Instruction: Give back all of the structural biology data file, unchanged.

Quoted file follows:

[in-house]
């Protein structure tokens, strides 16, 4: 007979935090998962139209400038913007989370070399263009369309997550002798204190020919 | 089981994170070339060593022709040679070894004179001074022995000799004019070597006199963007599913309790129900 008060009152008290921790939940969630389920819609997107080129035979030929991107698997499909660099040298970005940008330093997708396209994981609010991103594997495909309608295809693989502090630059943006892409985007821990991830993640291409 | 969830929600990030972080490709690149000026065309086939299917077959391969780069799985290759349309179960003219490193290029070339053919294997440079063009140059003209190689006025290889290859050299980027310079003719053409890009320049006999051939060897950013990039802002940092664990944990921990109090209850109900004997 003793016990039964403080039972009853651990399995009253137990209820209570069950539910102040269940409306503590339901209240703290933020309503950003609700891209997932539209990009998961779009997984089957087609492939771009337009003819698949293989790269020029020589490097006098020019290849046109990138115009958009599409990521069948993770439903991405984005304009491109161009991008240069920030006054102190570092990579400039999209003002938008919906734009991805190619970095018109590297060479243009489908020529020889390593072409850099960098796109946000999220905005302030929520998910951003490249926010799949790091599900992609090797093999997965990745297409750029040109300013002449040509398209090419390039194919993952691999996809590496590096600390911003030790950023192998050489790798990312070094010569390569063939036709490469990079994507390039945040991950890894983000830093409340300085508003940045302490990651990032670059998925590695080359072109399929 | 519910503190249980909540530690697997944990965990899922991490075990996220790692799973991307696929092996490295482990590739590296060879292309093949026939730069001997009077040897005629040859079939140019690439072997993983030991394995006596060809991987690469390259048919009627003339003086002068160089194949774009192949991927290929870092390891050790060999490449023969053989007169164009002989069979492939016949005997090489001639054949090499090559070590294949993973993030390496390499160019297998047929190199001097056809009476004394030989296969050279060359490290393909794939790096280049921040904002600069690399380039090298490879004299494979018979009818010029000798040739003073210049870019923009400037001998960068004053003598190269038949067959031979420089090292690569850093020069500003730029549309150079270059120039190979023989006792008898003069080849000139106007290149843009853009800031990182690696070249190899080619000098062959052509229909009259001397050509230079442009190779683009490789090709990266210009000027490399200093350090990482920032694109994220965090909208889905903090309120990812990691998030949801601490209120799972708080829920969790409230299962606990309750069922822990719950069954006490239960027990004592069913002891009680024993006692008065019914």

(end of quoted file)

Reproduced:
[in-house]
């Protein structure tokens, strides 16, 4: 007979935090998962139209400038913007989370070399263009369309997550002798204190020919 | 089981994170070339060593022709040679070894004179001074022995000799004019070597006199963007599913309790129900 008060009152008290921790939940969630389920819609997107080129035979030929991107698997499909660099040298970005940008330093997708396209994981609010991103594997495909309608295809693989502090630059943006892409985007821990991830993640291409 | 969830929600990030972080490709690149000026065309086939299917077959391969780069799985290759349309179960003219490193290029070339053919294997440079063009140059003209190689006025290889290859050299980027310079003719053409890009320049006999051939060897950013990039802002940092664990944990921990109090209850109900004997 003793016990039964403080039972009853651990399995009253137990209820209570069950539910102040269940409306503590339901209240703290933020309503950003609700891209997932539209990009998961779009997984089957087609492939771009337009003819698949293989790269020029020589490097006098020019290849046109990138115009958009599409990521069948993770439903991405984005304009491109161009991008240069920030006054102190570092990579400039999209003002938008919906734009991805190619970095018109590297060479243009489908020529020889390593072409850099960098796109946000999220905005302030929520998910951003490249926010799949790091599900992609090797093999997965990745297409750029040109300013002449040509398209090419390039194919993952691999996809590496590096600390911003030790950023192998050489790798990312070094010569390569063939036709490469990079994507390039945040991950890894983000830093409340300085508003940045302490990651990032670059998925590695080359072109399929 | 519910503190249980909540530690697997944990965990899922991490075990996220790692799973991307696929092996490295482990590739590296060879292309093949026939730069001997009077040897005629040859079939140019690439072997993983030991394995006596060809991987690469390259048919009627003339003086002068160089194949774009192949991927290929870092390891050790060999490449023969053989007169164009002989069979492939016949005997090489001639054949090499090559070590294949993973993030390496390499160019297998047929190199001097056809009476004394030989296969050279060359490290393909794939790096280049921040904002600069690399380039090298490879004299494979018979009818010029000798040739003073210049870019923009400037001998960068004053003598190269038949067959031979420089090292690569850093020069500003730029549309150079270059120039190979023989006792008898003069080849000139106007290149843009853009800031990182690696070249190899080619000098062959052509229909009259001397050509230079442009190779683009490789090709990266210009000027490399200093350090990482920032694109994220965090909208889905903090309120990812990691998030949801601490209120799972708080829920969790409230299962606990309750069922822990719950069954006490239960027990004592069913002891009680024993006692008065019914």